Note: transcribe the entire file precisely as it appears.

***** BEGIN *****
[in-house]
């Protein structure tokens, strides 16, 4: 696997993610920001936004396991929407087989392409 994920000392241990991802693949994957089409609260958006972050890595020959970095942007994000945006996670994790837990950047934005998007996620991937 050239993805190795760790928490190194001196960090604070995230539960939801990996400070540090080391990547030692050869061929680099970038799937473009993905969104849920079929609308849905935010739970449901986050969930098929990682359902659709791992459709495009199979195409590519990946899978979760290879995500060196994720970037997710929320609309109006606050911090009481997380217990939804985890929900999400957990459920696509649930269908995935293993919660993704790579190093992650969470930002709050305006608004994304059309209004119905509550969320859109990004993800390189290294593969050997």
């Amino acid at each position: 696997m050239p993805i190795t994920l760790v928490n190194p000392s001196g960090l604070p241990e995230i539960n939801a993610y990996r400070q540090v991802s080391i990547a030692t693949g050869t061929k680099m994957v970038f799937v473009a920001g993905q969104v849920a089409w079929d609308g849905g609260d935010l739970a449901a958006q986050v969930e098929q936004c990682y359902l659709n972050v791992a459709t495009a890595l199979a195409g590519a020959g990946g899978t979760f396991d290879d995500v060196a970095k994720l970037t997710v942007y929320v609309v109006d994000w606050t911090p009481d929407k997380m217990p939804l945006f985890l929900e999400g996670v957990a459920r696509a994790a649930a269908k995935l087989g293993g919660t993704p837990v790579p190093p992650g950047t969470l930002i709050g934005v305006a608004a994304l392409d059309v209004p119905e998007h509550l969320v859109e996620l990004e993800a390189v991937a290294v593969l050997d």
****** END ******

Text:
[in-house]
């Protein structure tokens, strides 16, 4: 696997993610920001936004396991929407087989392409 994920000392241990991802693949994957089409609260958006972050890595020959970095942007994000945006996670994790837990950047934005998007996620991937 050239993805190795760790928490190194001196960090604070995230539960939801990996400070540090080391990547030692050869061929680099970038799937473009993905969104849920079929609308849905935010739970449901986050969930098929990682359902659709791992459709495009199979195409590519990946899978979760290879995500060196994720970037997710929320609309109006606050911090009481997380217990939804985890929900999400957990459920696509649930269908995935293993919660993704790579190093992650969470930002709050305006608004994304059309209004119905509550969320859109990004993800390189290294593969050997």
């Amino acid at each position: 696997m050239p993805i190795t994920l760790v928490n190194p000392s001196g960090l604070p241990e995230i539960n939801a993610y990996r400070q540090v991802s080391i990547a030692t693949g050869t061929k680099m994957v970038f799937v473009a920001g993905q969104v849920a089409w079929d609308g849905g609260d935010l739970a449901a958006q986050v969930e098929q936004c990682y359902l659709n972050v791992a459709t495009a890595l199979a195409g590519a020959g990946g899978t979760f396991d290879d995500v060196a970095k994720l970037t997710v942007y929320v609309v109006d994000w606050t911090p009481d929407k997380m217990p939804l945006f985890l929900e999400g996670v957990a459920r696509a994790a649930a269908k995935l087989g293993g919660t993704p837990v790579p190093p992650g950047t969470l930002i709050g934005v305006a608004a994304l392409d059309v209004p119905e998007h509550l969320v859109e996620l990004e993800a390189v991937a290294v593969l050997d």